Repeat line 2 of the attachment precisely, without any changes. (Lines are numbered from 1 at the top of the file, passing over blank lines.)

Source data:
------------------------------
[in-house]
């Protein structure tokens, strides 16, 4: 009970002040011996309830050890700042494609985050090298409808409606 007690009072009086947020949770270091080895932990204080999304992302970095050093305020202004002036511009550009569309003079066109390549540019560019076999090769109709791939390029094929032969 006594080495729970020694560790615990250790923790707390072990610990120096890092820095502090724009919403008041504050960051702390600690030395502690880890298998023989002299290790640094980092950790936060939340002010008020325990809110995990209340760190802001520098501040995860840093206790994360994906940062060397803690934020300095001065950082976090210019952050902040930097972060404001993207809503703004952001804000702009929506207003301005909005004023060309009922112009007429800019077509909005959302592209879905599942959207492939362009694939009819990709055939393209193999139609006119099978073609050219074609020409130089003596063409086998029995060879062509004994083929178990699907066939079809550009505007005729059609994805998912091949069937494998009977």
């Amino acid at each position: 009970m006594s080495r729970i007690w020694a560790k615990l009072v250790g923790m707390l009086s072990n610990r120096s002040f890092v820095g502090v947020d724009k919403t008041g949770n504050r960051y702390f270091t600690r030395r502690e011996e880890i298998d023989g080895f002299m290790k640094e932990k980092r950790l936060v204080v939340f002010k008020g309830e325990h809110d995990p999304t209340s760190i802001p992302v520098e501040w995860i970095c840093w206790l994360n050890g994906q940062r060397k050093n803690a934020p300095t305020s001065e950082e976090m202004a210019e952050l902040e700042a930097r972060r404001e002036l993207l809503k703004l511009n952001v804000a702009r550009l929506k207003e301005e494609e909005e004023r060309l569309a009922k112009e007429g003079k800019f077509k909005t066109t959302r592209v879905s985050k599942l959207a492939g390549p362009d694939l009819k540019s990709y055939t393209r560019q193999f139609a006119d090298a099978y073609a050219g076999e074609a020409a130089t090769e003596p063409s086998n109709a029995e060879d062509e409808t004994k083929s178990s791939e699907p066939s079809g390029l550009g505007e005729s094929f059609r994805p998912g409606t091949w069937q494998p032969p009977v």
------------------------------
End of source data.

């Protein structure tokens, strides 16, 4: 009970002040011996309830050890700042494609985050090298409808409606 007690009072009086947020949770270091080895932990204080999304992302970095050093305020202004002036511009550009569309003079066109390549540019560019076999090769109709791939390029094929032969 006594080495729970020694560790615990250790923790707390072990610990120096890092820095502090724009919403008041504050960051702390600690030395502690880890298998023989002299290790640094980092950790936060939340002010008020325990809110995990209340760190802001520098501040995860840093206790994360994906940062060397803690934020300095001065950082976090210019952050902040930097972060404001993207809503703004952001804000702009929506207003301005909005004023060309009922112009007429800019077509909005959302592209879905599942959207492939362009694939009819990709055939393209193999139609006119099978073609050219074609020409130089003596063409086998029995060879062509004994083929178990699907066939079809550009505007005729059609994805998912091949069937494998009977």